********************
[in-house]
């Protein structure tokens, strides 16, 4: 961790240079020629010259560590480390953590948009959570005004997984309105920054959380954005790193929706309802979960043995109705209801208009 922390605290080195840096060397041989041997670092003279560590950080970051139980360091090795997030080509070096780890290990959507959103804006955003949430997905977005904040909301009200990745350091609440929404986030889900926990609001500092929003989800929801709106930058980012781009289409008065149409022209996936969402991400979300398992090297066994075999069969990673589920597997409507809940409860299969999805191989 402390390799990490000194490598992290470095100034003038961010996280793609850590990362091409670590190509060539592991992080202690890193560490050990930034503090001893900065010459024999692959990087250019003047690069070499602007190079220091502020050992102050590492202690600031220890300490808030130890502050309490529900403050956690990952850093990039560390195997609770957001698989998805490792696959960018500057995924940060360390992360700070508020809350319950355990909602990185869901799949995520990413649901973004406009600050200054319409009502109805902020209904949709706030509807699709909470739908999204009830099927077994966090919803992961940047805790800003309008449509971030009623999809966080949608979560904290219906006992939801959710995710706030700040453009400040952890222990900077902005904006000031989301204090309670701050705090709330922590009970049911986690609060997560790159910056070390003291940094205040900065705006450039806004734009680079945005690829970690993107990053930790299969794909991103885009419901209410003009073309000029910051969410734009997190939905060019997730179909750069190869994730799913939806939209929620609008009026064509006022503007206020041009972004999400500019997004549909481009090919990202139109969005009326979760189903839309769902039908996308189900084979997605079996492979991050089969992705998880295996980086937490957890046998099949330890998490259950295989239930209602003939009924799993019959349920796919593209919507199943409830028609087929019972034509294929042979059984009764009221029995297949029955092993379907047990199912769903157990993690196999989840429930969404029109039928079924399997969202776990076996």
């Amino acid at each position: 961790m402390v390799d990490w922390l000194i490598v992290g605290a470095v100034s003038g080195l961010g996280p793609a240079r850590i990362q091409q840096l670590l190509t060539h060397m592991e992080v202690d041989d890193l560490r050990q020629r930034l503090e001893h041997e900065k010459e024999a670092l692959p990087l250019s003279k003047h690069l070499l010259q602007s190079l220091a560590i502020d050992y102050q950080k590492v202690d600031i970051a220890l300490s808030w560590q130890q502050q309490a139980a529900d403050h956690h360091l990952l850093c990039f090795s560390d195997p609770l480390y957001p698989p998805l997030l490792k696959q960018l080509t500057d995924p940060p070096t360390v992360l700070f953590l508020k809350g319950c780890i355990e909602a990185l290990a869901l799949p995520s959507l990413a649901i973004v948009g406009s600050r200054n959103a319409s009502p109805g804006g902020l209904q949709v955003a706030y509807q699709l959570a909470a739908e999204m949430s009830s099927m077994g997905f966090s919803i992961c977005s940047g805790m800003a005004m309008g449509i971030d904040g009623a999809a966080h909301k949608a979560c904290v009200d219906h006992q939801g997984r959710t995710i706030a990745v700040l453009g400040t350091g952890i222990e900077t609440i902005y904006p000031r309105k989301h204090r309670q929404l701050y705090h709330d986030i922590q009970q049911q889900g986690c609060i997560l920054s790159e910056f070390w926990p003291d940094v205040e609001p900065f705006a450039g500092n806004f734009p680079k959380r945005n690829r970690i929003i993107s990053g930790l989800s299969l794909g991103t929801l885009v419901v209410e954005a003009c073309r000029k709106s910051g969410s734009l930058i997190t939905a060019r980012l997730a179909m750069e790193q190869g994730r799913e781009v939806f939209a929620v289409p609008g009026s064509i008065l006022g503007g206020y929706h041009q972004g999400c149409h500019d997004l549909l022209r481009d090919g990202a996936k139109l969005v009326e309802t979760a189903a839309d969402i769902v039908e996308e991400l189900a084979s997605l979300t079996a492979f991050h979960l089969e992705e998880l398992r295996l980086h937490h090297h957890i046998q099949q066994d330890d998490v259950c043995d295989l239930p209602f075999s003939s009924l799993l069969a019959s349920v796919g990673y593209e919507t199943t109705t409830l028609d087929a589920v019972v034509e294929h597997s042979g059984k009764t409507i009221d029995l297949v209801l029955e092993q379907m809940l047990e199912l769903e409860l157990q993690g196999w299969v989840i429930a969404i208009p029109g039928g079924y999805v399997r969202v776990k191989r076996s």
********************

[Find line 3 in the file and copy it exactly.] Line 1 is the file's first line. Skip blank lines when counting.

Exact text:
């Amino acid at each position: 961790m402390v390799d990490w922390l000194i490598v992290g605290a470095v100034s003038g080195l961010g996280p793609a240079r850590i990362q091409q840096l670590l190509t060539h060397m592991e992080v202690d041989d890193l560490r050990q020629r930034l503090e001893h041997e900065k010459e024999a670092l692959p990087l250019s003279k003047h690069l070499l010259q602007s190079l220091a560590i502020d050992y102050q950080k590492v202690d600031i970051a220890l300490s808030w560590q130890q502050q309490a139980a529900d403050h956690h360091l990952l850093c990039f090795s560390d195997p609770l480390y957001p698989p998805l997030l490792k696959q960018l080509t500057d995924p940060p070096t360390v992360l700070f953590l508020k809350g319950c780890i355990e909602a990185l290990a869901l799949p995520s959507l990413a649901i973004v948009g406009s600050r200054n959103a319409s009502p109805g804006g902020l209904q949709v955003a706030y509807q699709l959570a909470a739908e999204m949430s009830s099927m077994g997905f966090s919803i992961c977005s940047g805790m800003a005004m309008g449509i971030d904040g009623a999809a966080h909301k949608a979560c904290v009200d219906h006992q939801g997984r959710t995710i706030a990745v700040l453009g400040t350091g952890i222990e900077t609440i902005y904006p000031r309105k989301h204090r309670q929404l701050y705090h709330d986030i922590q009970q049911q889900g986690c609060i997560l920054s790159e910056f070390w926990p003291d940094v205040e609001p900065f705006a450039g500092n806004f734009p680079k959380r945005n690829r970690i929003i993107s990053g930790l989800s299969l794909g991103t929801l885009v419901v209410e954005a003009c073309r000029k709106s910051g969410s734009l930058i997190t939905a060019r980012l997730a179909m750069e790193q190869g994730r799913e781009v939806f939209a929620v289409p609008g009026s064509i008065l006022g503007g206020y929706h041009q972004g999400c149409h500019d997004l549909l022209r481009d090919g990202a996936k139109l969005v009326e309802t979760a189903a839309d969402i769902v039908e996308e991400l189900a084979s997605l979300t079996a492979f991050h979960l089969e992705e998880l398992r295996l980086h937490h090297h957890i046998q099949q066994d330890d998490v259950c043995d295989l239930p209602f075999s003939s009924l799993l069969a019959s349920v796919g990673y593209e919507t199943t109705t409830l028609d087929a589920v019972v034509e294929h597997s042979g059984k009764t409507i009221d029995l297949v209801l029955e092993q379907m809940l047990e199912l769903e409860l157990q993690g196999w299969v989840i429930a969404i208009p029109g039928g079924y999805v399997r969202v776990k191989r076996s």